Occasionally, I read something and think, “wow, that’s exactly what I’ve been thinking, but didn’t know how to say” (it happened in this book recently on evangelism and discipleship). This morning I read a quote in a blog article that said exactly what I’ve been thinking, but couldn’t really put into words. The article/post was about eliminating the entitlement in our children, and the whole thing is worth your time, but the quote that got me was this one:
We simply can’t center our lives around our children when we are centering our lives around Christ.
Parents and families, hear me when I say (or read me when I write), being Child-centered is not the same thing as being Christ-centered. In fact, the two are actually in opposition. If you are leading your family to be Christ-centered, your children will need to be reminded occasionally that they are not the center of the universe or even your attention. If you invite hurting people into your home for ministry, your children will sometimes have to take a back-burner. If you are committed to Christ and his mission through the local church, your children will sometimes have to go to places they do not want to be at times they do not want to be there.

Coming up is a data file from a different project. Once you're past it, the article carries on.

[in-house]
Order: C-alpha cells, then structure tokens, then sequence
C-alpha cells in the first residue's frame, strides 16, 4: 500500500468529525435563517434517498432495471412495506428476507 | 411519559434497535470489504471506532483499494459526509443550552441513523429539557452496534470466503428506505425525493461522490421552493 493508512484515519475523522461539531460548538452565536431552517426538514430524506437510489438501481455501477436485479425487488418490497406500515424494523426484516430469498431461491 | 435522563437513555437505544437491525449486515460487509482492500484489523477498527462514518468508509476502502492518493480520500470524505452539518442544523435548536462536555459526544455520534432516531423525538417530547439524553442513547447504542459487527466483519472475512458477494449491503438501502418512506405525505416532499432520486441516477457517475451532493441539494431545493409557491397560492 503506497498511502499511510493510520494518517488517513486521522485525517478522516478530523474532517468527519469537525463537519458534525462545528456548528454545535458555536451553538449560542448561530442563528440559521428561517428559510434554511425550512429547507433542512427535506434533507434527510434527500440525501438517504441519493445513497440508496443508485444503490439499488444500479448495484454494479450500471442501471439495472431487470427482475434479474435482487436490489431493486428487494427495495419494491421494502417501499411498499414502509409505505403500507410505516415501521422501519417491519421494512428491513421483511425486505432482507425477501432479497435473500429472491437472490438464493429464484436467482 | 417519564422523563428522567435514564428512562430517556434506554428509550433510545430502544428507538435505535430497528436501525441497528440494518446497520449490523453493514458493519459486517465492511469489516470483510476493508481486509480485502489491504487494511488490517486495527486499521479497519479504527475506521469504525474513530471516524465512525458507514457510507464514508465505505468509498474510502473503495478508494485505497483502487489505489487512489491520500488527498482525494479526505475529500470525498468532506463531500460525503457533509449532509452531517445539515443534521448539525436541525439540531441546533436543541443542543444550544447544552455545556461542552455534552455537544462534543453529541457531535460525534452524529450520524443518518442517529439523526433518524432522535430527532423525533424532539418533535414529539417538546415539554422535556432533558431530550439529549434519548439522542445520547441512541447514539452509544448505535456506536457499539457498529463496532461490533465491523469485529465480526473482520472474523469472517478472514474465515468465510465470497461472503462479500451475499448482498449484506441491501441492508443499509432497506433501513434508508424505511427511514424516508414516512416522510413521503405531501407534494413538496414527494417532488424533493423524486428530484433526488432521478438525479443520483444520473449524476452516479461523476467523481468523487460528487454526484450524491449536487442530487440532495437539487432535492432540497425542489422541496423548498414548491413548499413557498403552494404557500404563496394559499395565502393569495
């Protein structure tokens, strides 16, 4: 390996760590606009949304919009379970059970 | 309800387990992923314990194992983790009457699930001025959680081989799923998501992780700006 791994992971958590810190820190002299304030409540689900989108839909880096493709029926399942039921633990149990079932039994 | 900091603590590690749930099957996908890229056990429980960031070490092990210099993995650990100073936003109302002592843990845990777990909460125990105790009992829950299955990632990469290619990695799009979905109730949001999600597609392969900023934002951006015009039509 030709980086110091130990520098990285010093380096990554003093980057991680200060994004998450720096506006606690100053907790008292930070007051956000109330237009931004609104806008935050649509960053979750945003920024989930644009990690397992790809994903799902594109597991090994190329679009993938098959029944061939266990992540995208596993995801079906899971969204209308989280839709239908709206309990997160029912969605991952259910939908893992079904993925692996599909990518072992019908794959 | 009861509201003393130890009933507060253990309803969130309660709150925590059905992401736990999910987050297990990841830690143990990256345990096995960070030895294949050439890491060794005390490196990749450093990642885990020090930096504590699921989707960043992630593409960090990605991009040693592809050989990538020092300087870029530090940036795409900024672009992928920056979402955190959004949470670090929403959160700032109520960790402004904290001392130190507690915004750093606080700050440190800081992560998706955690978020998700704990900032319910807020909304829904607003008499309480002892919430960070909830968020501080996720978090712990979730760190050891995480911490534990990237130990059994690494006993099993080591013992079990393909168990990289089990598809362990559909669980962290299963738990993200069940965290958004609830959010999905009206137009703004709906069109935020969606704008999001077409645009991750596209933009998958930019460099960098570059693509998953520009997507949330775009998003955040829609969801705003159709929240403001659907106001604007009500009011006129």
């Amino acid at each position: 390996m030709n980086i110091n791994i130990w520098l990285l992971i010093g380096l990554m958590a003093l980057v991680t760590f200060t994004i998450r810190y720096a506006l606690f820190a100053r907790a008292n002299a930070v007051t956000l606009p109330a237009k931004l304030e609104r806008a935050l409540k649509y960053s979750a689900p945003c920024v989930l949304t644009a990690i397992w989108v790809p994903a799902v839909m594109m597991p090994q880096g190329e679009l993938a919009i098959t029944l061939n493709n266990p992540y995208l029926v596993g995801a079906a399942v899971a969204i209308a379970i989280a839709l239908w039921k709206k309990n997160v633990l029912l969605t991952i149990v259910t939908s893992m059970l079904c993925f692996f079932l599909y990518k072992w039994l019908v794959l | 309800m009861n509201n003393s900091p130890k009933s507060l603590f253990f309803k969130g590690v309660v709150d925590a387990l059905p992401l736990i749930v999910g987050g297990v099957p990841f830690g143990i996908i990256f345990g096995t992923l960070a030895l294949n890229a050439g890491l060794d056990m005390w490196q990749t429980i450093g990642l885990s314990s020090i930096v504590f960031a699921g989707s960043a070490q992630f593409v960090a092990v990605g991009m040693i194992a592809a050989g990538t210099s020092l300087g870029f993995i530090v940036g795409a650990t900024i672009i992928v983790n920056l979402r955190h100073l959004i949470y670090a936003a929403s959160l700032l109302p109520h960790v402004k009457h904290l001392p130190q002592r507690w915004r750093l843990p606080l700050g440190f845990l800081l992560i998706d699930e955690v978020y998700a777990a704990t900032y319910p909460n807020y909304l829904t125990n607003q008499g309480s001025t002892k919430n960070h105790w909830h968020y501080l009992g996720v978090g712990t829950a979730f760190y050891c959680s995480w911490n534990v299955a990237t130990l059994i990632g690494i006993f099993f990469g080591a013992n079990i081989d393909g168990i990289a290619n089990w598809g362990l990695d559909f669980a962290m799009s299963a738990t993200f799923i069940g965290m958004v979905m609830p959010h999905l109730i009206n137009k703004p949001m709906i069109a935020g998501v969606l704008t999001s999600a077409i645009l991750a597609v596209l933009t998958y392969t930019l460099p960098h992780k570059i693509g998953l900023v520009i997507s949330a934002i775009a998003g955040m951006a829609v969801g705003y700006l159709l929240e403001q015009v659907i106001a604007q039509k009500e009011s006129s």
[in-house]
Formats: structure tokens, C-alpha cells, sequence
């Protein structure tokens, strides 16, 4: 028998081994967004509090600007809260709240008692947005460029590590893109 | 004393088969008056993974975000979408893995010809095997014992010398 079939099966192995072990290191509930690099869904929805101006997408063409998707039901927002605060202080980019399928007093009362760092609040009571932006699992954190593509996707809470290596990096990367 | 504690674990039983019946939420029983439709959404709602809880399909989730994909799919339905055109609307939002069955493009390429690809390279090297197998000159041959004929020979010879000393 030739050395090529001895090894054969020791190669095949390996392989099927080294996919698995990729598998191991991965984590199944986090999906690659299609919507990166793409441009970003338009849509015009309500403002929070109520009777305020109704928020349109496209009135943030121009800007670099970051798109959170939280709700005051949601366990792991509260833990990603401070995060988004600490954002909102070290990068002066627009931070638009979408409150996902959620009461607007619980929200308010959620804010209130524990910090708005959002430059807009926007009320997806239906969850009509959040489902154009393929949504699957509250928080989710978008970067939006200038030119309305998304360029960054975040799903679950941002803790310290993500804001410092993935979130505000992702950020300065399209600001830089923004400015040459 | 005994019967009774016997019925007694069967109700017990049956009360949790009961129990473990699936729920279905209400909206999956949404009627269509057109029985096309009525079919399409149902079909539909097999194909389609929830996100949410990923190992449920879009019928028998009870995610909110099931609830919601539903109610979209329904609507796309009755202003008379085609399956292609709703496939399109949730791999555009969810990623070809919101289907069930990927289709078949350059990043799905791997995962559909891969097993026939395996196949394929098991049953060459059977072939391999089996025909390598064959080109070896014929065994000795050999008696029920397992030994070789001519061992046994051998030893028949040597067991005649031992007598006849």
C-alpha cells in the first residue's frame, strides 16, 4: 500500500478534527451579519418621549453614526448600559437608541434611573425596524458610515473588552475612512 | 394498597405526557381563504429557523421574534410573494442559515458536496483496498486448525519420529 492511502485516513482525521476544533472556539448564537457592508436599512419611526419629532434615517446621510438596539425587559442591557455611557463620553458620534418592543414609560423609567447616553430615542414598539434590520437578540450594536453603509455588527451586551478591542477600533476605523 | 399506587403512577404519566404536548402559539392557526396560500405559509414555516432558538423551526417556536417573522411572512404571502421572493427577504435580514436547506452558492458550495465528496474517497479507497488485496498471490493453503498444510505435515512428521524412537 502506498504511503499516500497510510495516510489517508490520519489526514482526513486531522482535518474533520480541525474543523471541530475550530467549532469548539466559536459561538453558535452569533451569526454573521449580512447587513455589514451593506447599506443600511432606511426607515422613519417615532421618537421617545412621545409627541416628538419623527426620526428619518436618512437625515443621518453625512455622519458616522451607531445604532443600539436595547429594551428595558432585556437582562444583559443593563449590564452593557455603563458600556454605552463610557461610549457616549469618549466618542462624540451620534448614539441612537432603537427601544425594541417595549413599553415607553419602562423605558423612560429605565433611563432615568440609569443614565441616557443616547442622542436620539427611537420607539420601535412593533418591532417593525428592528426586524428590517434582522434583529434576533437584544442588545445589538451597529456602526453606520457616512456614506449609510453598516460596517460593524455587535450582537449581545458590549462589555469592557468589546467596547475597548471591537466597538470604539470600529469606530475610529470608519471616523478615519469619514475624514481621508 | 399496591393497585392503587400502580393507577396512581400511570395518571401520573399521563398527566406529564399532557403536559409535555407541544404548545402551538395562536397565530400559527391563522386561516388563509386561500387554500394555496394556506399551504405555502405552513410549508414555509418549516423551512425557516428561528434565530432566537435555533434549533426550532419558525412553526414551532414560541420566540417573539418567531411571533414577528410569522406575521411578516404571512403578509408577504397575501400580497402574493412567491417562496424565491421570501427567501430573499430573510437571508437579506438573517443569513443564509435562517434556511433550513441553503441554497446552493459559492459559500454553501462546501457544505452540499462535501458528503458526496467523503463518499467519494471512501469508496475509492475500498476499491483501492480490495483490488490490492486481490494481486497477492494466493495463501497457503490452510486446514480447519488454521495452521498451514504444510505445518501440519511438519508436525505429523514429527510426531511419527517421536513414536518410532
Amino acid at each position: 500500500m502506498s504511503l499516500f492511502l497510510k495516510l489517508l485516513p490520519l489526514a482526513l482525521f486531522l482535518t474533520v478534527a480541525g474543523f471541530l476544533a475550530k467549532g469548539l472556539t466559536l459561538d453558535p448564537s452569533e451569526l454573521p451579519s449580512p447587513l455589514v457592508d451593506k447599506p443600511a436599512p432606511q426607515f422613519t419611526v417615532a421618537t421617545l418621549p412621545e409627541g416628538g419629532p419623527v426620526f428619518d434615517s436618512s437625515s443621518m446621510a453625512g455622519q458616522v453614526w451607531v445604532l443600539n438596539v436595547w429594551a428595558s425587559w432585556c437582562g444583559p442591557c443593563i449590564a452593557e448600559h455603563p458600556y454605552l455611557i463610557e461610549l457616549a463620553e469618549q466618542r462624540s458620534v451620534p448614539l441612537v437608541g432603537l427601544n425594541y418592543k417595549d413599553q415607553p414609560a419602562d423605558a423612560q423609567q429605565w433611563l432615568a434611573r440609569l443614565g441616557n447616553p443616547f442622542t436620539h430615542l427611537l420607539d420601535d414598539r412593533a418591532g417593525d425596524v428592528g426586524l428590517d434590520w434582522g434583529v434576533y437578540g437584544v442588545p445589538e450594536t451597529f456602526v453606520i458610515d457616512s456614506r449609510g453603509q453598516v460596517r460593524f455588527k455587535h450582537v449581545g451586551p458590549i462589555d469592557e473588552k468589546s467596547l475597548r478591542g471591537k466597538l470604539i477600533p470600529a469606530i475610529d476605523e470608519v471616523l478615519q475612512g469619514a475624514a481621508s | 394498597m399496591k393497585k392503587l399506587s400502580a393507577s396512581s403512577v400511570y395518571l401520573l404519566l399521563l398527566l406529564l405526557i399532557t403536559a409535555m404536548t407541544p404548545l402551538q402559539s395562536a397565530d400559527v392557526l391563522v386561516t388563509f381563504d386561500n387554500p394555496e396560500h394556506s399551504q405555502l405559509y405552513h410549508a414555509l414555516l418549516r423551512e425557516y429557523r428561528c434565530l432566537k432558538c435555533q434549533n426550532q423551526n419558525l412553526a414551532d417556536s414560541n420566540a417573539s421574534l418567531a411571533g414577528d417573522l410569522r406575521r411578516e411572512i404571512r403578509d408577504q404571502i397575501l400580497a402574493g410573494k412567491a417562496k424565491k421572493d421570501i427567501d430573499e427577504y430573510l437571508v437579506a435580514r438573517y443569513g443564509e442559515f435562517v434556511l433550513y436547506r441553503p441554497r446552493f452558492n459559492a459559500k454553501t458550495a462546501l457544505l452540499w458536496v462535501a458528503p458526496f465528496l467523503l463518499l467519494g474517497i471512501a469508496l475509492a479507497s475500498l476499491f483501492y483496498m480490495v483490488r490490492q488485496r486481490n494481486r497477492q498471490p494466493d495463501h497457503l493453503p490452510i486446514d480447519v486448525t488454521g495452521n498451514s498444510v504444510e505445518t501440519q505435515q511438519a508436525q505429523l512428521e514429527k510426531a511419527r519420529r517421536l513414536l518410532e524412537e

Rest assured, your children are not getting the short end of the stick. They are getting something much greater than your constant and continual attention. They are receiving the greatest gift you can give them, the insistence upon being Christ-centered in their own life. You are giving them the gospel when you are inviting them to live out the implications of the gospel through your family life. Being child-centered may make you the envy of other parents on the block. It may help you to become class mom or even mom of the year for the elementary school, but it may be doing a lot more to boost your ego than it is to train your children in godliness.
Center on Christ.